When letting a property to new tenants, obtaining an Energy Performance Certificate (EPC) is essential. This document outlines the property’s energy efficiency and provides recommendations for enhancing it. Failure to provide an EPC to prospective tenants may result in fines, except for Houses in Multiple Occupation (HMOs), which are exempt due to stricter regulations. Rental properties must achieve a minimum EPC rating of E. Non-compliance, providing false information, or letting properties that don’t meet regulations can lead to fines of up to £5,000.

Right to Rent

Landlords must conduct ‘Right to Rent’ checks when initiating a new tenancy agreement. This involves verifying that tenants possess the legal right to reside in the UK by examining and retaining copies of immigration documents like their passport. If you engage a letting agent, they can undertake these checks on your behalf. 

As of this year, fines for breaches of ‘Right to Rent’ regulations have escalated significantly. Initial breaches now incur fines of £5,000 per lodger and £10,000 per occupier, compared to previous penalties of £80 per lodger and £1,000 per occupier. Repeat breaches carry even heftier fines, soaring from £500 per lodger and £3,000 per occupier to £10,000 per lodger and £20,000 per occupier. For more details about conducting right to rent, click here 

House in Multiple Occupation (HMO) Licensing

A House in Multiple Occupation (HMO) is a property rented by at least three individuals from different households, who share facilities like bathrooms and kitchens. If you’re considering letting out an HMO, it’s advisable to consult your local council regarding the necessity of obtaining a licence.

Licences are obligatory for ‘large HMOs’—properties occupied by five or more individuals from multiple households. Each HMO you let must have its own licence, valid for five years. Further information and application procedures can be found on the government’s website.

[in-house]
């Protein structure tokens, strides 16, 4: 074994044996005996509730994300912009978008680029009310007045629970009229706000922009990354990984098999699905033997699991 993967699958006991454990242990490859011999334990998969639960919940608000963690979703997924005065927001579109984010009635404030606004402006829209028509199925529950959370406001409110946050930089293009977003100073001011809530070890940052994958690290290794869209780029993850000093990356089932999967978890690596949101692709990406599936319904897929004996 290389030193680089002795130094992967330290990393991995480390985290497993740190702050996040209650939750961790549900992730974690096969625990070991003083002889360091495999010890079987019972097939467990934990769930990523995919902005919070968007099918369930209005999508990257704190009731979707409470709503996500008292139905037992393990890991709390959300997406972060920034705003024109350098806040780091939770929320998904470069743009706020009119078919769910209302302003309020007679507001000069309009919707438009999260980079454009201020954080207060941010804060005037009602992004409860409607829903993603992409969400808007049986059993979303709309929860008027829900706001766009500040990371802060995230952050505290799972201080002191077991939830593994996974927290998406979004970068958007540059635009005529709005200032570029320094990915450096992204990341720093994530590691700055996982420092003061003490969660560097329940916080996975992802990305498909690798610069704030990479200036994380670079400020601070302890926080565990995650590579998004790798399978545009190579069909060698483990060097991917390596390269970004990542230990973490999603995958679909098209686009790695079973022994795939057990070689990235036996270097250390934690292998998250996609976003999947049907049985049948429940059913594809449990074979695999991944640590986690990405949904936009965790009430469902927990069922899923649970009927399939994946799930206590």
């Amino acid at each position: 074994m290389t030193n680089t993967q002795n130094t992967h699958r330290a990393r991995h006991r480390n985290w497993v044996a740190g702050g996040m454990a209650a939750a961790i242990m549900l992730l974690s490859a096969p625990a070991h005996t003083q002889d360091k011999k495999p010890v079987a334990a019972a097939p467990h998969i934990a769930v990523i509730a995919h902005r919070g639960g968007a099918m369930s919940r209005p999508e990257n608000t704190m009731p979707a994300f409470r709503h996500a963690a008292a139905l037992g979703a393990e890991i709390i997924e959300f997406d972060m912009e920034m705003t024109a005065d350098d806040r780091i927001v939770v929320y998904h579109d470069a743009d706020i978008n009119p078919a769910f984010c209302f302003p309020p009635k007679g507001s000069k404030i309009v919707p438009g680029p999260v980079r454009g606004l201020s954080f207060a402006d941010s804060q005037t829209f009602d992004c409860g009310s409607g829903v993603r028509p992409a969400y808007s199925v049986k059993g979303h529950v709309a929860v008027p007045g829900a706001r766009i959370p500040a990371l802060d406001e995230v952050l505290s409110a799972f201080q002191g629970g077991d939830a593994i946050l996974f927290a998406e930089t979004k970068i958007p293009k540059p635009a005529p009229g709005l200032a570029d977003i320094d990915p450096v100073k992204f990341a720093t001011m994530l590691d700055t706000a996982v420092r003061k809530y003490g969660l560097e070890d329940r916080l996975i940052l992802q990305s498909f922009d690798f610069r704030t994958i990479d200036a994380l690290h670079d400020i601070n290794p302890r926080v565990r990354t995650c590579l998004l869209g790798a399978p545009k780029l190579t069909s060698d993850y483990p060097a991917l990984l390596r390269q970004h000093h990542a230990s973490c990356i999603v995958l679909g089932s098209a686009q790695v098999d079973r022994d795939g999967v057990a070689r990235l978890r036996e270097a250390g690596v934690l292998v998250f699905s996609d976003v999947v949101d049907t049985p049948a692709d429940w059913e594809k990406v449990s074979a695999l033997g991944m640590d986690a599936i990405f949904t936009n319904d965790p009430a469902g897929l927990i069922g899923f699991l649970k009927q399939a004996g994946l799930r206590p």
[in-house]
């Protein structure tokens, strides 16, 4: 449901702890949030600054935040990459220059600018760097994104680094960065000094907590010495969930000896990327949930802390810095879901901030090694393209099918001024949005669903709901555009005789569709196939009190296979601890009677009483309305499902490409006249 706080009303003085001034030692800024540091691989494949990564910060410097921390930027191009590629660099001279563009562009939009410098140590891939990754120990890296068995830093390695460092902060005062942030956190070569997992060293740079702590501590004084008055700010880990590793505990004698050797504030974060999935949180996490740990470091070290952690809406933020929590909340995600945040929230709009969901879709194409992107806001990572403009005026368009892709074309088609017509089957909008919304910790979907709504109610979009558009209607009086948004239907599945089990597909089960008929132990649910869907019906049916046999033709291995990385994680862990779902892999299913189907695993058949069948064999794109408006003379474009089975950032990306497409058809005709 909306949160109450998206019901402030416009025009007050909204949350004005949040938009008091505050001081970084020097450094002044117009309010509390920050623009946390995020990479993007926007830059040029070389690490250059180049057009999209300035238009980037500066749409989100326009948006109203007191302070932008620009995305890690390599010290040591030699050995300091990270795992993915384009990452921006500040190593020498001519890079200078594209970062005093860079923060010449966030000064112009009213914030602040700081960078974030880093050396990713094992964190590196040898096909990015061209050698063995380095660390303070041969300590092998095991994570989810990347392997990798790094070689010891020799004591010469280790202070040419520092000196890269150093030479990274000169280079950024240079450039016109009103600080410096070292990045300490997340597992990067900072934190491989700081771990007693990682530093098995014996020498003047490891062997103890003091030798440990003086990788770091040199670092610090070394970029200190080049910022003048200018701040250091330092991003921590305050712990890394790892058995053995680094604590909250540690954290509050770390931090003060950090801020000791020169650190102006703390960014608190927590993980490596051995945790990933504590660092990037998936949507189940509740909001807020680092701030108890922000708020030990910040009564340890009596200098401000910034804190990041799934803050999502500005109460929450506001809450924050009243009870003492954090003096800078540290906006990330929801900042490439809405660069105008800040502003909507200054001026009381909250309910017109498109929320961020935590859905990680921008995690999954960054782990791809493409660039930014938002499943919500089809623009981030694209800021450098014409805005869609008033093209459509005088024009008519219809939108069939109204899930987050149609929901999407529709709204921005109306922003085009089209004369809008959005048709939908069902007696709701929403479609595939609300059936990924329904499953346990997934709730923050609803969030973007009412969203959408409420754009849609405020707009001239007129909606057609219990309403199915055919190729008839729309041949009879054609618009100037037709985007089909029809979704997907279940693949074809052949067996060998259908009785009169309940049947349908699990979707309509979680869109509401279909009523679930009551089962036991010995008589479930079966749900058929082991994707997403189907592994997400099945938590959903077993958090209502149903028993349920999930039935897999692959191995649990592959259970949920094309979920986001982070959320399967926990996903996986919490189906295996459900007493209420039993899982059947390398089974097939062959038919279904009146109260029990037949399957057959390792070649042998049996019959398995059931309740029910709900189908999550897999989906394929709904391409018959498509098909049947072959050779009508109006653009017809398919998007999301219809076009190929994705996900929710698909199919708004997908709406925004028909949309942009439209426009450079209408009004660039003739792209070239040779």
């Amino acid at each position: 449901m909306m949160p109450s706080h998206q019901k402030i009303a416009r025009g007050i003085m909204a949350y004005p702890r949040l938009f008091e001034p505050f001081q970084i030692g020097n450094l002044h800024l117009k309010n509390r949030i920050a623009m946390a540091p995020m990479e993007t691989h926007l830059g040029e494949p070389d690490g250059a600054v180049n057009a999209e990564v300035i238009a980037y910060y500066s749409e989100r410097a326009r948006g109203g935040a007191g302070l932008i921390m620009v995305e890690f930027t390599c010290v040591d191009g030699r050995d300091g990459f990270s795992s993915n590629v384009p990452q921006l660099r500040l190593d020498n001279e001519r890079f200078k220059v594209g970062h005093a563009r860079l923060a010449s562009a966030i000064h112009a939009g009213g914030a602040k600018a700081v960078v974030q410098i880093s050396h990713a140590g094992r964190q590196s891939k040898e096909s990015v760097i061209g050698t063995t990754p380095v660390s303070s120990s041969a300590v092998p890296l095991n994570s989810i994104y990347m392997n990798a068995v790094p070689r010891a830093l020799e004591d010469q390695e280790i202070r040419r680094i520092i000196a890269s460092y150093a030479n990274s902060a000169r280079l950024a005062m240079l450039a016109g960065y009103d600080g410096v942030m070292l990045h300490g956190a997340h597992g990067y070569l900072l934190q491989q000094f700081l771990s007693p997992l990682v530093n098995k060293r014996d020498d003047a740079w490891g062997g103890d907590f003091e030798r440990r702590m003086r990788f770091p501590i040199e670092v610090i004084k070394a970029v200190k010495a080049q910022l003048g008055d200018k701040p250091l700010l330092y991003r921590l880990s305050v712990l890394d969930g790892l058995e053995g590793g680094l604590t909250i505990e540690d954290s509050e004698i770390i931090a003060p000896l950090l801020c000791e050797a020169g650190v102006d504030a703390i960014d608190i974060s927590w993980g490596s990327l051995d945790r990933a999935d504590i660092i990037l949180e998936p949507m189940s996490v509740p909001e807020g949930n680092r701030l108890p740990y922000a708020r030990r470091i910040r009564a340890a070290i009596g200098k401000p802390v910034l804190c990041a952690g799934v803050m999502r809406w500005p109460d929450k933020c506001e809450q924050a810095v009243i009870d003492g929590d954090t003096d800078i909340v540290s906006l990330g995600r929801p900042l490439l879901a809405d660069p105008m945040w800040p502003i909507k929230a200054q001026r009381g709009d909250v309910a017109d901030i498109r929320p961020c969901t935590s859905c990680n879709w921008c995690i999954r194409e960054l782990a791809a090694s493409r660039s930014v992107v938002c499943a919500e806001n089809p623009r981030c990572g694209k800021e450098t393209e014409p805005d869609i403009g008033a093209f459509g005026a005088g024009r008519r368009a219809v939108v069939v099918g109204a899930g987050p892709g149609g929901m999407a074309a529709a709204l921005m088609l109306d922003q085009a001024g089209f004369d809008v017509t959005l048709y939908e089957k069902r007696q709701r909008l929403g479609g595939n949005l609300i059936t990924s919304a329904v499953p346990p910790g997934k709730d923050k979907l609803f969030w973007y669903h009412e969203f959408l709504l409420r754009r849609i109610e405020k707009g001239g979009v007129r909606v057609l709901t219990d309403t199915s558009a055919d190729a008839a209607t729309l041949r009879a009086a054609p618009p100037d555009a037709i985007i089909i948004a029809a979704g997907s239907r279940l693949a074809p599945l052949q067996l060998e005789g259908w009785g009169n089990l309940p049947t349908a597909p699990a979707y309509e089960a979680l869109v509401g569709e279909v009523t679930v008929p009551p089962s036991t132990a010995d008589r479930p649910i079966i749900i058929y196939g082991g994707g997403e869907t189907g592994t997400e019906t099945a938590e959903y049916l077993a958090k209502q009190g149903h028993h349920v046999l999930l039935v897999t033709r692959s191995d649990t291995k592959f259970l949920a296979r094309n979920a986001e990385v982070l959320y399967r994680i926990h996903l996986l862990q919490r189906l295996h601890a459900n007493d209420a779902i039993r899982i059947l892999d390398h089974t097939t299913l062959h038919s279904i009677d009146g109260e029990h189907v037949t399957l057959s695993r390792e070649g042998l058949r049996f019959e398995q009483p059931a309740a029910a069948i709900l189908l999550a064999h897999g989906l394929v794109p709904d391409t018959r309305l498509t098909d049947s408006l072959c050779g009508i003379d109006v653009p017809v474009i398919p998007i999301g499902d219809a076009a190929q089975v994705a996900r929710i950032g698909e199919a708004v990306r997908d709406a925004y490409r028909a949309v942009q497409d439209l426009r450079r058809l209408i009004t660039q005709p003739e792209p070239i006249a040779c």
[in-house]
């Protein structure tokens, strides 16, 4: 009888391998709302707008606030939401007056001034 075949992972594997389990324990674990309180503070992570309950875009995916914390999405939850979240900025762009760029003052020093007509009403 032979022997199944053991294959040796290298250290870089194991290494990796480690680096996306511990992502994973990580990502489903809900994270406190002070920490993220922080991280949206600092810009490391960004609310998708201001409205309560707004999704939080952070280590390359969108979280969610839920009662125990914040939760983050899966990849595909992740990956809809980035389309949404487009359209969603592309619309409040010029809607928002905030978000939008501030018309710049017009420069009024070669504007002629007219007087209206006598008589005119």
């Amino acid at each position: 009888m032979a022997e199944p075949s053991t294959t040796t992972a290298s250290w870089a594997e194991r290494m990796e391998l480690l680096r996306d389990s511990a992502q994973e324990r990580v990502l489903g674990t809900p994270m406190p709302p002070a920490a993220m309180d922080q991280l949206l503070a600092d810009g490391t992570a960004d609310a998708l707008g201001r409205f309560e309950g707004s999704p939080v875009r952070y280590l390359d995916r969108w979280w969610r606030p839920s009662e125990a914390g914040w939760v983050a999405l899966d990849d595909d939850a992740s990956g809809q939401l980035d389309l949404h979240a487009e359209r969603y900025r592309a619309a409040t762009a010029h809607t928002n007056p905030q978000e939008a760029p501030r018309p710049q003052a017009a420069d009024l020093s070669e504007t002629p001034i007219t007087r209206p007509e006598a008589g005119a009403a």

Selective Licensing

The discourse surrounding the implementation of a nationwide landlord licensing framework in the UK has sparked debate. However, the current landscape leaves it to the discretion of individual councils to determine whether landlords must secure a licence or comply with a prescribed code of conduct.

Certain licences exclusively pertain to landlords letting out Houses in Multiple Occupation (HMOs), while others are mandatory for all landlords within a specific locale. To ascertain whether you require a licence, it’s recommended to consult your local council’s website for relevant information and guidelines.

We understand that navigating through rules and regulations can be overwhelming, but fear not – we’re here to assist you every step of the way. Our team of experts stays vigilant, keeping abreast of the latest regulations, and is committed to providing unwavering support and advice throughout your journey with My House. Your peace of mind and success as a landlord are our top priorities.